Did you save your receipt?

We have switched a lot of our lightbulbs to the CFLs to save energy and go green.

Energy Saving Benefits of CFLs

What are the energy saving benefits of CFLs?

Compact Fluorescent’s (CFLs) are four times as efficient as incandescent bulbs, representing a 300% increase in efficiency. For example, a 100W incandescent light bulb will provide the same lighting as a 25W CFL bulb. CFLs last 6-15 times longer with a typical lifespan of 10,000 hours. Cold Cathodes are idea for dimming and last 25,000 hours, vs 1,000 for a incandescent bulb. 90% of electricity entering an incandescent bulb is immediately converted to heat and an incandescent bulb only burn for about 1,000 hours before it has to be replaced. Lighting consumes between 10-15 percent of our home power.

If every home in America replaced one light bulb with an Energy Star compact fluorescent light bulb, it would save enough energy to light 3 million homes for a year, preventing the greenhouse gas emission equivalent to 800,000 cars. Changing one light bulb, really does have an impact.   Green Irene Database


My problem with them is not the bulbs themselves it is that I feel the companies are making money off of their customers too easily. Yes, the bulbs are expensive but that isn’t so much the complaint either. You see, they claim these things are supposed to last 5 years. This one, and many of the others that I have purchased have died long before the 5 years have been up and unless I saved the box and marked the bulb with a date, I can’t prove when I bought it to send it back to the company for a return of either my money or a new bulb. I have talked to other people who have had the same issue with the bulbs. I would have to be incredibly anal to have saved all those boxes, marked them with a date, saved the receipts to prove when I purchased them and where. I’m not that anal and I don’t know anyone who is.

Then there is the issue of disposing of the bulb. The EPA’s site says that some states may require households to recycle their fluorescent bulbs, but I live in VA and recycling is looked upon as a scam so I doubt my state is participating in the “may require” program. When I was “doing” Green Irene, the information they gave us to tell customers was that the amount of mercury in the bulb is only about the size of the end of a pencil and they are not a huge threat to the environment. That said, I just don’t want to put it in my trash and will have to hang onto the burned out bulb until I make a trip to the landfill and hand deliver it to a special area they have designated for those items.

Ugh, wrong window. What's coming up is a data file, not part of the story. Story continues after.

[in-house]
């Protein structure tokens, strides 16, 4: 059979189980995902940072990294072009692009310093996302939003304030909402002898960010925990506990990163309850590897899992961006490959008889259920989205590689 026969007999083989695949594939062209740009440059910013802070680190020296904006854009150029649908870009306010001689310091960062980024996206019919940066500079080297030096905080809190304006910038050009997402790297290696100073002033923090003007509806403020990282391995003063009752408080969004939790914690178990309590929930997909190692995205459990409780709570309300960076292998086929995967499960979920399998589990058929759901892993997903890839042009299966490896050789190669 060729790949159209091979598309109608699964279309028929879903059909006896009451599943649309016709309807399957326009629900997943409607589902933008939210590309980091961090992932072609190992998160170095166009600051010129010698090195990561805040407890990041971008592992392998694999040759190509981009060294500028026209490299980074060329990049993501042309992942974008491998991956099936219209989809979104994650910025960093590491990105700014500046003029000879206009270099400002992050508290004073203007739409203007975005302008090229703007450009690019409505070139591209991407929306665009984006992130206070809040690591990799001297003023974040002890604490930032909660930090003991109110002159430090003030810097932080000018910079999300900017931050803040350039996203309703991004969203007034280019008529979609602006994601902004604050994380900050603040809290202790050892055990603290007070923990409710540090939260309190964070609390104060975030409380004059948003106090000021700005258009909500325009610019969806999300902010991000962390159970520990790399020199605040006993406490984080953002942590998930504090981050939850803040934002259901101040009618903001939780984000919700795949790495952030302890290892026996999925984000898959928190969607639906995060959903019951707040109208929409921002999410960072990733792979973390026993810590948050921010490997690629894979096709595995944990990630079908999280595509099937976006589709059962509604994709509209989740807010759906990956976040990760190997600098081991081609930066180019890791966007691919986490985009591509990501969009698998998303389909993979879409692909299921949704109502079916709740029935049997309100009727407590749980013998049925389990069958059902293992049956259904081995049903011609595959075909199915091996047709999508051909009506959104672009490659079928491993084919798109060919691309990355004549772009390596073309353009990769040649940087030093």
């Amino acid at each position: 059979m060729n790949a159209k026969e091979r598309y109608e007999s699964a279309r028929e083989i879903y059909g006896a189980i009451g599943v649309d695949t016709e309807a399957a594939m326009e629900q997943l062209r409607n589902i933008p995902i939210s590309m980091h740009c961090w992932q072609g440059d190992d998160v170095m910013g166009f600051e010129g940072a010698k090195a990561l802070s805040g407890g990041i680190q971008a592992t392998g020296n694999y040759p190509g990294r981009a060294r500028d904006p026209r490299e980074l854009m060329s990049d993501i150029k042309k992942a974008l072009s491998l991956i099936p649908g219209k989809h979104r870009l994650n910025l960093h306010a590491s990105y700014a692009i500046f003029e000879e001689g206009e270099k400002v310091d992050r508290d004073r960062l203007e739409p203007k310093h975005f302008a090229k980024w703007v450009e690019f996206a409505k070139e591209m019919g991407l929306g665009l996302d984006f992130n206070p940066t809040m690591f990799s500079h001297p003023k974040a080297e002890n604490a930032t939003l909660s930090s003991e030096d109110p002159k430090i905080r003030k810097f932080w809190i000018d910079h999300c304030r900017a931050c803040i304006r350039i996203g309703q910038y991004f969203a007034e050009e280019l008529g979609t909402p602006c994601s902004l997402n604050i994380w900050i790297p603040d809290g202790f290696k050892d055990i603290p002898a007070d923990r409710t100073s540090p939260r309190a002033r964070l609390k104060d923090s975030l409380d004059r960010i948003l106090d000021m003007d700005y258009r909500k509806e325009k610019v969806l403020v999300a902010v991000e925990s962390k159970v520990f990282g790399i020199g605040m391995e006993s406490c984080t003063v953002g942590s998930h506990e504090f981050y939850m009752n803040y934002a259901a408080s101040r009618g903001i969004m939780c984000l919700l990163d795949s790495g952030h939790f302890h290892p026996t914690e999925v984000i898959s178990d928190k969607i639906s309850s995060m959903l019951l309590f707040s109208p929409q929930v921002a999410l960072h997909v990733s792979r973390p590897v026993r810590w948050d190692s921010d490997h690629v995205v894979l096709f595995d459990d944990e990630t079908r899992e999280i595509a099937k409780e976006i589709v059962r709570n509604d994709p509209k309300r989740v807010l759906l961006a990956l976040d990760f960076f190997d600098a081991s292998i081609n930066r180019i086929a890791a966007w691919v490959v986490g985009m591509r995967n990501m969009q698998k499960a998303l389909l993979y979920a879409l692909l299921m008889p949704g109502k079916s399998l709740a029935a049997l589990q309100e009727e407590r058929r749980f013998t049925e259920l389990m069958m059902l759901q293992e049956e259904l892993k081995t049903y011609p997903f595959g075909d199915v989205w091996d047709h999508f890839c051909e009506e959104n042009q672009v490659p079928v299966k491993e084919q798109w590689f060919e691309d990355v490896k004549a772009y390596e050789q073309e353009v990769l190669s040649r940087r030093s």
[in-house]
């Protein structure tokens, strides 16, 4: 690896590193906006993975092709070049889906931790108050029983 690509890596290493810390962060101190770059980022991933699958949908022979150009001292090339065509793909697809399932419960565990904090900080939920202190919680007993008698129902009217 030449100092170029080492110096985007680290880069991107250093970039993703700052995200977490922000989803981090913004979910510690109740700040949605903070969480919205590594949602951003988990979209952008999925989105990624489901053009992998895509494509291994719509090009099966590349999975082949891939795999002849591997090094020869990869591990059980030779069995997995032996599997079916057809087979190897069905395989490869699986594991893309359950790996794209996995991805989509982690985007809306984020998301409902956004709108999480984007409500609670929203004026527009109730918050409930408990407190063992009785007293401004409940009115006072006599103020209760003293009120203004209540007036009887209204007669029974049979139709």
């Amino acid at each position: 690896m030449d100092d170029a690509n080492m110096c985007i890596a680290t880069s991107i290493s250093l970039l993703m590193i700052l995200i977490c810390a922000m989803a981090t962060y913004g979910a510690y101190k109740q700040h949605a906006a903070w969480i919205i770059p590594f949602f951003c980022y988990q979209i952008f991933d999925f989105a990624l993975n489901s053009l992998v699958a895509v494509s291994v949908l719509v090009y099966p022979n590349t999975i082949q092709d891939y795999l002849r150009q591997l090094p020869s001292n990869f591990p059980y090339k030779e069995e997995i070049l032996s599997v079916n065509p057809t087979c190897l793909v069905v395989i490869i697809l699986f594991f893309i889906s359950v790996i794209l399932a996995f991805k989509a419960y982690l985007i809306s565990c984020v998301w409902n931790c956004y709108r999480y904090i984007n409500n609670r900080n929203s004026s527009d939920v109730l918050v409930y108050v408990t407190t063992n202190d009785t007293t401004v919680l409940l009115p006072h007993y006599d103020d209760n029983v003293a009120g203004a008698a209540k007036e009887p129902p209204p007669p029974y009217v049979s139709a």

That, and buy a new one. Should I save the box and the receipt? I could be dead in 5 years. Maybe I’ll buy one of those that is supposed to last 20 years and write it into the will for my kids.

2 thoughts on “Did you save your receipt?

  1. CFLs may be the best (and most affordable) energy efficient lighting option out there right now, but the mercury inside does make proper disposal important (it’s amazing that VA doesn’t require CFL recycling!). You might want to check out sites like Earth911.com that let you search for local recycling and take-back options by town and zip code (especially if you don’t want to hang on to old bulbs until the county’s next hazardous waste collection day).

    It’s interesting that most of our mercury exposure is actually from the emissions of coal-fired power plants, so energy efficient lighting can make a big difference in reducing mercury in the environment (by reducing the overall demand for power), but proper end-of-life disposal is a key to making CFLs an environmentally-friendly choice!

    • Thanks for adding more good information to this post for me Mike. I really appreciate the input. I have been asked this question numerous times by folks in my river group, Friends of the North Fork of the Shenandoah River. We try to promote, not just river information but BMP’s for all environmental issues and this question comes up there. I have not been an active Green Irene consultant since, well, the beginning. It never seemed to be an accepted concept in this area. I think the demographics have a lot to do with that but I try to be the change that I want to see. Maybe blogging will help get more of the ideas out there. Thanks again!

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